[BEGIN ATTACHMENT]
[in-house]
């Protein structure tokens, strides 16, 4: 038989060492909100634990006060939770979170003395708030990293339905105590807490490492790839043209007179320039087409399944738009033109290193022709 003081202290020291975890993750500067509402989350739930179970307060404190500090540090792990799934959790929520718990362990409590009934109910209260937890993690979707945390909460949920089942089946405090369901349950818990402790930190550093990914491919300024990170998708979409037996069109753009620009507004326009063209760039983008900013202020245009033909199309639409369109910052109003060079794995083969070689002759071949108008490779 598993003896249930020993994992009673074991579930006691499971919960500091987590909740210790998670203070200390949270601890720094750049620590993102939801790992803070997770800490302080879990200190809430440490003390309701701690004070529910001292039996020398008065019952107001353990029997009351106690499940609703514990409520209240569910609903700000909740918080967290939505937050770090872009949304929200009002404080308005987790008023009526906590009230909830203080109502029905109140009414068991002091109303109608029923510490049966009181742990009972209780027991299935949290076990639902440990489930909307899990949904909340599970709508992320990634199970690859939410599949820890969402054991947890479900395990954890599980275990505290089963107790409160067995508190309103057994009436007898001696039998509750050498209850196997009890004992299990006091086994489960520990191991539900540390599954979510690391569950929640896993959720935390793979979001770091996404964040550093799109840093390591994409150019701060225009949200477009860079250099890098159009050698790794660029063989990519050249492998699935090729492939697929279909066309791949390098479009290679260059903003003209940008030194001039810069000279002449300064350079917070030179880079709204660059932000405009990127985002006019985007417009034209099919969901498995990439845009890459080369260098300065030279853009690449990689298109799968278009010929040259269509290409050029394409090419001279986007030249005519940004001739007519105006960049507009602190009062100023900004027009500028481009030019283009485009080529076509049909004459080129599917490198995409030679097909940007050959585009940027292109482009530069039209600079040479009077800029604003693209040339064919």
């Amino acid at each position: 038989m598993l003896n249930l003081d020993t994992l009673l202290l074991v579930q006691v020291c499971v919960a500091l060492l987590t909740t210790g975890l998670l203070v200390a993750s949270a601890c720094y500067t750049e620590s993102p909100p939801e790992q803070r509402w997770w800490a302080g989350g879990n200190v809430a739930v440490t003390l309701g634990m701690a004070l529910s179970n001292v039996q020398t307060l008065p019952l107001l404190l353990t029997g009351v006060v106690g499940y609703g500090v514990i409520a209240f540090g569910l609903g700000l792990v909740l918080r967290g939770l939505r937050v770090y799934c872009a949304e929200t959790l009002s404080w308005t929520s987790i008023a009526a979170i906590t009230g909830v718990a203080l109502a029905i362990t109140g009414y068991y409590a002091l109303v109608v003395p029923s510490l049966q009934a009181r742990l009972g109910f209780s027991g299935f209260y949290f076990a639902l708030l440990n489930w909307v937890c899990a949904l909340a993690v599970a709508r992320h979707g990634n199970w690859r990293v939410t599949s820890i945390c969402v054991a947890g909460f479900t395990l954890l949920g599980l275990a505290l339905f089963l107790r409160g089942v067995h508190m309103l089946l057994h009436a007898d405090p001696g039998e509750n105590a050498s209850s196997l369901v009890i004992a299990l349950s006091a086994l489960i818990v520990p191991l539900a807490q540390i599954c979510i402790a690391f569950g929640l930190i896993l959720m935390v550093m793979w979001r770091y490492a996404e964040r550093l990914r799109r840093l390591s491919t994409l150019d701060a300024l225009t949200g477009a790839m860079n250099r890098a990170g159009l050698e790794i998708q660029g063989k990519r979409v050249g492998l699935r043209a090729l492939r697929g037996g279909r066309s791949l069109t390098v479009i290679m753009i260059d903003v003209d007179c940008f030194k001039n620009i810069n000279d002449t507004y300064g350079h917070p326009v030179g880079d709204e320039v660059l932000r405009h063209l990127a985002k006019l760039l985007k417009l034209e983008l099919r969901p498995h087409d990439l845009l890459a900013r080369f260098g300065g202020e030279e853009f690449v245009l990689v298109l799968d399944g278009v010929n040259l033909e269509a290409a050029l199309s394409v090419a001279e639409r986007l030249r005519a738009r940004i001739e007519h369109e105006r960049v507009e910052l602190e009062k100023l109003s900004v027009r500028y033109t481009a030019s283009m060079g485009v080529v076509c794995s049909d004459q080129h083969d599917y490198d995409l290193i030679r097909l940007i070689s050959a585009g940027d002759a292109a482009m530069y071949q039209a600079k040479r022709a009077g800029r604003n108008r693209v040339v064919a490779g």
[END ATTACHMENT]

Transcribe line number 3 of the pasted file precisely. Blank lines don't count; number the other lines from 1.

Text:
């Amino acid at each position: 038989m598993l003896n249930l003081d020993t994992l009673l202290l074991v579930q006691v020291c499971v919960a500091l060492l987590t909740t210790g975890l998670l203070v200390a993750s949270a601890c720094y500067t750049e620590s993102p909100p939801e790992q803070r509402w997770w800490a302080g989350g879990n200190v809430a739930v440490t003390l309701g634990m701690a004070l529910s179970n001292v039996q020398t307060l008065p019952l107001l404190l353990t029997g009351v006060v106690g499940y609703g500090v514990i409520a209240f540090g569910l609903g700000l792990v909740l918080r967290g939770l939505r937050v770090y799934c872009a949304e929200t959790l009002s404080w308005t929520s987790i008023a009526a979170i906590t009230g909830v718990a203080l109502a029905i362990t109140g009414y068991y409590a002091l109303v109608v003395p029923s510490l049966q009934a009181r742990l009972g109910f209780s027991g299935f209260y949290f076990a639902l708030l440990n489930w909307v937890c899990a949904l909340a993690v599970a709508r992320h979707g990634n199970w690859r990293v939410t599949s820890i945390c969402v054991a947890g909460f479900t395990l954890l949920g599980l275990a505290l339905f089963l107790r409160g089942v067995h508190m309103l089946l057994h009436a007898d405090p001696g039998e509750n105590a050498s209850s196997l369901v009890i004992a299990l349950s006091a086994l489960i818990v520990p191991l539900a807490q540390i599954c979510i402790a690391f569950g929640l930190i896993l959720m935390v550093m793979w979001r770091y490492a996404e964040r550093l990914r799109r840093l390591s491919t994409l150019d701060a300024l225009t949200g477009a790839m860079n250099r890098a990170g159009l050698e790794i998708q660029g063989k990519r979409v050249g492998l699935r043209a090729l492939r697929g037996g279909r066309s791949l069109t390098v479009i290679m753009i260059d903003v003209d007179c940008f030194k001039n620009i810069n000279d002449t507004y300064g350079h917070p326009v030179g880079d709204e320039v660059l932000r405009h063209l990127a985002k006019l760039l985007k417009l034209e983008l099919r969901p498995h087409d990439l845009l890459a900013r080369f260098g300065g202020e030279e853009f690449v245009l990689v298109l799968d399944g278009v010929n040259l033909e269509a290409a050029l199309s394409v090419a001279e639409r986007l030249r005519a738009r940004i001739e007519h369109e105006r960049v507009e910052l602190e009062k100023l109003s900004v027009r500028y033109t481009a030019s283009m060079g485009v080529v076509c794995s049909d004459q080129h083969d599917y490198d995409l290193i030679r097909l940007i070689s050959a585009g940027d002759a292109a482009m530069y071949q039209a600079k040479r022709a009077g800029r604003n108008r693209v040339v064919a490779g």